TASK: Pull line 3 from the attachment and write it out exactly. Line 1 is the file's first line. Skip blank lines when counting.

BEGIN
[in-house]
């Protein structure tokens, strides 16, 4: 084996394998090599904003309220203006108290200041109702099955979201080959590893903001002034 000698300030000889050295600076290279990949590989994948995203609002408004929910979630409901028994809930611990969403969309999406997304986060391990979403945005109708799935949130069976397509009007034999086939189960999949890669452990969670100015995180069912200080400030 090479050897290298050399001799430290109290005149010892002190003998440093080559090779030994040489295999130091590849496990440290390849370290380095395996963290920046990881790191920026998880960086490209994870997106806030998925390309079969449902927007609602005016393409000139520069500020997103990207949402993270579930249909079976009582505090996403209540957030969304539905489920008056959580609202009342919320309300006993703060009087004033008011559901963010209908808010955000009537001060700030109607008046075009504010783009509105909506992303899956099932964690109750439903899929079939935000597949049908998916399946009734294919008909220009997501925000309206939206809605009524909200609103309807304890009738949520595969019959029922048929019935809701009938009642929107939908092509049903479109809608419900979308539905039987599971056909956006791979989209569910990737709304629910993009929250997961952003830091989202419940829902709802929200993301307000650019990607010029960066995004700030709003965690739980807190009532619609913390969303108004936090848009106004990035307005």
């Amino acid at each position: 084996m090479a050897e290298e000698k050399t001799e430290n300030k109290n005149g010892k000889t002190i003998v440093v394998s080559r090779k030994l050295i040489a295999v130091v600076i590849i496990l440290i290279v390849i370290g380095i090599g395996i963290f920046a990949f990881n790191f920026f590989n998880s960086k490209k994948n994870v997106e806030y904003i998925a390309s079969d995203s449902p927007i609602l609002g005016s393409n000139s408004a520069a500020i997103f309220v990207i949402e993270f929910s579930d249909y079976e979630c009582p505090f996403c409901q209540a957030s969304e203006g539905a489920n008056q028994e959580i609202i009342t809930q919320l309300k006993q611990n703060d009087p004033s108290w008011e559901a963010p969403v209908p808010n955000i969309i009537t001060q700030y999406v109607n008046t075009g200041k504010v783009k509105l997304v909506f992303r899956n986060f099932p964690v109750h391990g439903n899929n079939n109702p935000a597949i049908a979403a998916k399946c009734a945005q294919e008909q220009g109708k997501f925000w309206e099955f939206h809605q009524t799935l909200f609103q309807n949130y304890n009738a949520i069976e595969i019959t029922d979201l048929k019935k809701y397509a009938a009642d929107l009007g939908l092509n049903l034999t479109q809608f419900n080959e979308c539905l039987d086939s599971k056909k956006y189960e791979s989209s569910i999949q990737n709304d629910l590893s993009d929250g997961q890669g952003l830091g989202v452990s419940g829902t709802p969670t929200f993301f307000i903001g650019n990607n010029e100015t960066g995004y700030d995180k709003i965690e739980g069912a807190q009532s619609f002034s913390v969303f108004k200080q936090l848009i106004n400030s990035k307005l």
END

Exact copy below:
């Amino acid at each position: 084996m090479a050897e290298e000698k050399t001799e430290n300030k109290n005149g010892k000889t002190i003998v440093v394998s080559r090779k030994l050295i040489a295999v130091v600076i590849i496990l440290i290279v390849i370290g380095i090599g395996i963290f920046a990949f990881n790191f920026f590989n998880s960086k490209k994948n994870v997106e806030y904003i998925a390309s079969d995203s449902p927007i609602l609002g005016s393409n000139s408004a520069a500020i997103f309220v990207i949402e993270f929910s579930d249909y079976e979630c009582p505090f996403c409901q209540a957030s969304e203006g539905a489920n008056q028994e959580i609202i009342t809930q919320l309300k006993q611990n703060d009087p004033s108290w008011e559901a963010p969403v209908p808010n955000i969309i009537t001060q700030y999406v109607n008046t075009g200041k504010v783009k509105l997304v909506f992303r899956n986060f099932p964690v109750h391990g439903n899929n079939n109702p935000a597949i049908a979403a998916k399946c009734a945005q294919e008909q220009g109708k997501f925000w309206e099955f939206h809605q009524t799935l909200f609103q309807n949130y304890n009738a949520i069976e595969i019959t029922d979201l048929k019935k809701y397509a009938a009642d929107l009007g939908l092509n049903l034999t479109q809608f419900n080959e979308c539905l039987d086939s599971k056909k956006y189960e791979s989209s569910i999949q990737n709304d629910l590893s993009d929250g997961q890669g952003l830091g989202v452990s419940g829902t709802p969670t929200f993301f307000i903001g650019n990607n010029e100015t960066g995004y700030d995180k709003i965690e739980g069912a807190q009532s619609f002034s913390v969303f108004k200080q936090l848009i106004n400030s990035k307005l």